12-24-2015 03:22 PM
Hi all, I'm trying to figure out a way to combine a dataset back onto itself, while merging on rows only when the ID variable doesn't match. For instance, let's say the dataset HAVE has 30 rows, with ID = 1 to 30, and a bunch of other variables. I want to merge HAVE back onto itself, so that the row with ID = 1 now becomes 29 rows, with each of the 29 taking on the values from ID = 2 to 30 for the other variables. Then, the row that originally had ID = 2 would take on the values from ID = 1 and then ID = 3 to 30. And so on.
Initially, I was able to do this with hashing:
data WANT; if _N_=1 then do; declare hash h(dataset: 'HAVE(rename=(ID=CompID A=CompA B=CompB))') ; declare hiter iter('h') ; h.defineKey('CompID') ; h.defineData('CompID','CompA','CompB') ; h.defineDone() ; call missing(CompID, CompA, CompB); end; set HAVE ; by ID ; HashCheck = iter.first(); do while (HashCheck = 0); if ID^=CompID then do; output; end; HashCheck = iter.next(); end; run;
That worked when ID and A and B were all numeric. However, then I needed to also bring on C and D (as CompC and CompD), which were character variables, and it no longer worked, with the error message:
ERROR: Type mismatch for data variable CompC at line 1237 column 5. ERROR: Hash data set load failed at line 1237 column 5. ERROR: DATA STEP Component Object failure. Aborted during the EXECUTION phase.
I thought I might be able to do it with something kind of like a DoW-loop, or something similar where there was a second SET statement within a DO loop, but that wasn't working either. It would output all 29 observations for the first value of ID from the base dataset, but then nothing else.
I might just end up doing a CROSS JOIN or something like that in PROC SQL. However, it's been bugging me that I can't figure out a way to do it in a DATA step. So, I thought I would ask if anyone had a suggestion for how it could be done in a DATA step.
12-24-2015 04:13 PM
IMHO, you have already cheated by using Hash . The old school data step will be something like:
data have; do id=1 to 30; output; end; run; data want; set have; nobs=nobs; do i=1 to nobs; set have (rename=id=id_b) nobs=nobs point=i; if id ne id_b then output; end; run;
12-24-2015 07:46 PM
Haikuo, I did not quite understand the second data step. What is the logic of putting two set statements with same input data set (have)? Can you explain little bit? Thanks !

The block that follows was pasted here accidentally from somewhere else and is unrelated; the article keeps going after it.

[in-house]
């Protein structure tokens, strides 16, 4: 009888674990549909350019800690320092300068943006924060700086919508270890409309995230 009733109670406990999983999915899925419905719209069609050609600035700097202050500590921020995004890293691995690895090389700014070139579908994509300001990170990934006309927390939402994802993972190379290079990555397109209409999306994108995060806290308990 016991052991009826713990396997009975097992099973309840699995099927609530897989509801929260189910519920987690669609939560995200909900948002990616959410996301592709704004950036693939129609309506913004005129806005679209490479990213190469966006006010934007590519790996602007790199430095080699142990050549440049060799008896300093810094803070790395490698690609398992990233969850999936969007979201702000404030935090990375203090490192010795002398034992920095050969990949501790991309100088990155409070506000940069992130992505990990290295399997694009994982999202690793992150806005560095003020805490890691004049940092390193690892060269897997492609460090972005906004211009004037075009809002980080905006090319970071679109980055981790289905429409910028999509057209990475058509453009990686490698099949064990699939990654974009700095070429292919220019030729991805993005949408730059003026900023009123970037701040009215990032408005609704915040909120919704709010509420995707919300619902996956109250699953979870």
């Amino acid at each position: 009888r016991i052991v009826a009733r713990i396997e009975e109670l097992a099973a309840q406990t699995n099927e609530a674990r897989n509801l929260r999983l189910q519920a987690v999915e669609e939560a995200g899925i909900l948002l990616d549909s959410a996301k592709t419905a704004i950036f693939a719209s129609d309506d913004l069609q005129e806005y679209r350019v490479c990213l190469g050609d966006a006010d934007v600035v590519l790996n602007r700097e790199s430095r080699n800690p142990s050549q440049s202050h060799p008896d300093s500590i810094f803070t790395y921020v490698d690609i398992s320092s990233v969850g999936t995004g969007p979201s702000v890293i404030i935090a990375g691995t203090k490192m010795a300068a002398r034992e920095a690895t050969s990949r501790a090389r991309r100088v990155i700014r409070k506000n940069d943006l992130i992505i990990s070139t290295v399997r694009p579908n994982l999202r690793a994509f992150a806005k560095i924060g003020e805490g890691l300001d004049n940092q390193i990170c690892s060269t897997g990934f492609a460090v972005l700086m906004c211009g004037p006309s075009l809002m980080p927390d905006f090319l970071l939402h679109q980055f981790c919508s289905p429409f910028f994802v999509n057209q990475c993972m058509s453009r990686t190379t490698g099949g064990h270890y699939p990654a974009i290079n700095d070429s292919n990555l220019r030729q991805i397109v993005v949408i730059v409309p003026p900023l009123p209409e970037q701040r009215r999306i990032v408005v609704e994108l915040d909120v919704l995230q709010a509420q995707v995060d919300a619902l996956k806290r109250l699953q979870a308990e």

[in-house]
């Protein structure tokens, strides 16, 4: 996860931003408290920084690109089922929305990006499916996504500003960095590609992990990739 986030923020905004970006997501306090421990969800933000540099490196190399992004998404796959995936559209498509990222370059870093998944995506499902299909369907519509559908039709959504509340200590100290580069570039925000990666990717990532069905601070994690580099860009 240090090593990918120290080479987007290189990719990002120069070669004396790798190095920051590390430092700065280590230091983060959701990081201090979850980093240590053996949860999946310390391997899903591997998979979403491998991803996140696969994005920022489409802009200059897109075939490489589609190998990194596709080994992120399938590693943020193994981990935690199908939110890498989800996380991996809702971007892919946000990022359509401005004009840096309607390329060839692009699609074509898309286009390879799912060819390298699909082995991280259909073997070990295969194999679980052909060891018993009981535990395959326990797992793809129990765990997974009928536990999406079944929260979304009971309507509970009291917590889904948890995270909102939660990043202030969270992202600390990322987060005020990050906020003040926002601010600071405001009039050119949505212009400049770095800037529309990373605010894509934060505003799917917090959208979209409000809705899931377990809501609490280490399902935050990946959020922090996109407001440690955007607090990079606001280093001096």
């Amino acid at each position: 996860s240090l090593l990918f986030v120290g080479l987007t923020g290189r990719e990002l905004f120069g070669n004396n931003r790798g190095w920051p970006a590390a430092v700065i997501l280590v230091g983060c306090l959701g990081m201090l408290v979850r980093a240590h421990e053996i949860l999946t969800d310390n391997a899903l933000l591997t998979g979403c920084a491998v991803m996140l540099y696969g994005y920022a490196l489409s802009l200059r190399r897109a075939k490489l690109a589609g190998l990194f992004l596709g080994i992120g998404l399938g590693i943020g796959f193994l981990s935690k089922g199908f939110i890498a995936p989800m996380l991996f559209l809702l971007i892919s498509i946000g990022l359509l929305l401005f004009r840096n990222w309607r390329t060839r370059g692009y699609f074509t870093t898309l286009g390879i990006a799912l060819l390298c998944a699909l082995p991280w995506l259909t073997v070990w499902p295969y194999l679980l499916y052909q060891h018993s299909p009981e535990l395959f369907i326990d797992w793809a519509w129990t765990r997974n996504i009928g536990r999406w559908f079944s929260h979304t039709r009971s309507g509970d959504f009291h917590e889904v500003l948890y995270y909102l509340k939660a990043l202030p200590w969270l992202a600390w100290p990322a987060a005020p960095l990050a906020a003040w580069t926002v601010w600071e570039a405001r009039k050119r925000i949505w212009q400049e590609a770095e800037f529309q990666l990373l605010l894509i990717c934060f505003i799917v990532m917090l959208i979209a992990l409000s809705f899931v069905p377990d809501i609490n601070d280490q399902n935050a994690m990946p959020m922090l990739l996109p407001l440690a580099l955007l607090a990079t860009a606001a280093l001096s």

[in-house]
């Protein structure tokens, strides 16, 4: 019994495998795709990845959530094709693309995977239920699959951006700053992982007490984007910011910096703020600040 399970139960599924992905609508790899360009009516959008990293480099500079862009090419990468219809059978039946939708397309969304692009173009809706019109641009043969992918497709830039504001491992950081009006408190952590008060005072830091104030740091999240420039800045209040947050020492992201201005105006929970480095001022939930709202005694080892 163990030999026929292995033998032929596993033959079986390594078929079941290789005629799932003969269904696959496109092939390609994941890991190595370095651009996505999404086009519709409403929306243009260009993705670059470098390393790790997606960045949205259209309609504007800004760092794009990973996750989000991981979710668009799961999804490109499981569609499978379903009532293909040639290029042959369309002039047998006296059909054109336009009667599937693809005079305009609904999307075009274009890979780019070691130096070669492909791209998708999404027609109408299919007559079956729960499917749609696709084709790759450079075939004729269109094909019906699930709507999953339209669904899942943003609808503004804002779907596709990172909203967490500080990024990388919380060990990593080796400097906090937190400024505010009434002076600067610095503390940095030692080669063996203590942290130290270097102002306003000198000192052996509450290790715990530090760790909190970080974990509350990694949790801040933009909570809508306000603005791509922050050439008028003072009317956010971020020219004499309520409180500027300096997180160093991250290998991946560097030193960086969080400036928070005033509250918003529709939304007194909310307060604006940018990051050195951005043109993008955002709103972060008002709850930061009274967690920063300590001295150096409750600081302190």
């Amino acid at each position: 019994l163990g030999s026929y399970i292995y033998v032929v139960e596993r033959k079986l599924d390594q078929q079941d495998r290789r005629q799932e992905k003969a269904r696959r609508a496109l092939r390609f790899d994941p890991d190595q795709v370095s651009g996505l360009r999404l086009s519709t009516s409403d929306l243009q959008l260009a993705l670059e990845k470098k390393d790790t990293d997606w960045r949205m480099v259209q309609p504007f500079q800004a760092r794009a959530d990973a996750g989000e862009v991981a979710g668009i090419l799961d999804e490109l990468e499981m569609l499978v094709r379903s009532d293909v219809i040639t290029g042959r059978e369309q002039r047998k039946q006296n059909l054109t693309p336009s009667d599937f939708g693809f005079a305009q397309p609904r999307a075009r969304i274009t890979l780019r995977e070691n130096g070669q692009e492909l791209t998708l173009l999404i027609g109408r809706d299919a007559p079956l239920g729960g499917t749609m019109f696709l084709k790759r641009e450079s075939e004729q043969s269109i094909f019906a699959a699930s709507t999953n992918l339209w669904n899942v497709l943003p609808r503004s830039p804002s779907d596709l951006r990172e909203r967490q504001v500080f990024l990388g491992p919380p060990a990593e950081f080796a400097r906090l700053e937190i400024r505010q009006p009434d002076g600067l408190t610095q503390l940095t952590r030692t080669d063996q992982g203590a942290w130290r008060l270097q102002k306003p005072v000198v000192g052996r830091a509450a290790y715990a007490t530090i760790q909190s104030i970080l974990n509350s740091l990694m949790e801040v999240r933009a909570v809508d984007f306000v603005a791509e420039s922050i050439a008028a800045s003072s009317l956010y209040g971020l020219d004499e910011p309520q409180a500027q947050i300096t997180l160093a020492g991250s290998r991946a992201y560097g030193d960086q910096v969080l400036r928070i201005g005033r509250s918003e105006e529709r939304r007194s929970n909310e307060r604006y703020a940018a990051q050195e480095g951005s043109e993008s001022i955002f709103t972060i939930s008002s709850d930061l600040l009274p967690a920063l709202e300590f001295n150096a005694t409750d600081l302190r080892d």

12-25-2015 12:22 PM
Before the Hash era, this would be one of ways to do Cartesian join using data step (if you have to). So for every obs from the first 'have', SAS goes through every single obs in the second 'have'. The first 'have' is the default sequential data step from top down, the second 'have' is direct access by using 'point='. Of course there are some other details involved, and frankly, without knowing your current knowledge structure, I have no idea how to start, it could involve lots of reading on your end.
12-25-2015 01:06 PM
12-25-2015 03:02 PM
it gets the value from second 'set' statement, which is done during the compiling stage. 'Set' statement is a kind of 'hybrid', half-executable and half-declarative, so long before the second 'set' is executed, 'nobs' has been set up with a value. There are many old docs/SUGI papers on this topic, I believe they are ready to be found for curious mind like you. Good Luck!
12-26-2015 10:52 AM
Thanks Haikuo! I didn't know about the NOBS= or POINT= arguments, but after reading about them they look like they will be very useful to me.
12-24-2015 04:05 PM - edited 12-24-2015 04:07 PM
Yes, there are always more than one ways to skin a cat, especially true in SAS, however, in most cases, one or two solutions stand out as the most suitable. To be honest with you, in your case, Proc SQL is among the most suitable approaches, as Cartesian product is what SQL does the best.
data have; do id=1 to 30; output; end; run; proc sql; create table want as select * from have a, have(rename=id=id_b) b where a.id ne b.id_b; quit;
As for your Hash question, it turns out to be simple one. You will need to first define character variables such as CompC or CompB by the following:
length CompC CompB $ 20;
of course you need to tweak the actual length to match your data. Call missing alone only produces numeric variables by default unless you define it as Char in advance.
12-24-2015 05:17 PM
Very insightful @Haikuo, I would only add that RENAME is not needed since SQL has its own renaming syntax
proc sql; create table want as select a.*, b.id as id_b from have as a cross join have as b where a.id ne b.id; quit;
12-26-2015 08:01 AM - edited 12-26-2015 08:04 AM
It is still doable. Your description of what you want is not clear, at least for me. If small sample data set with desired output, if shown, will enthuse people to try out and get a suitable data step solution.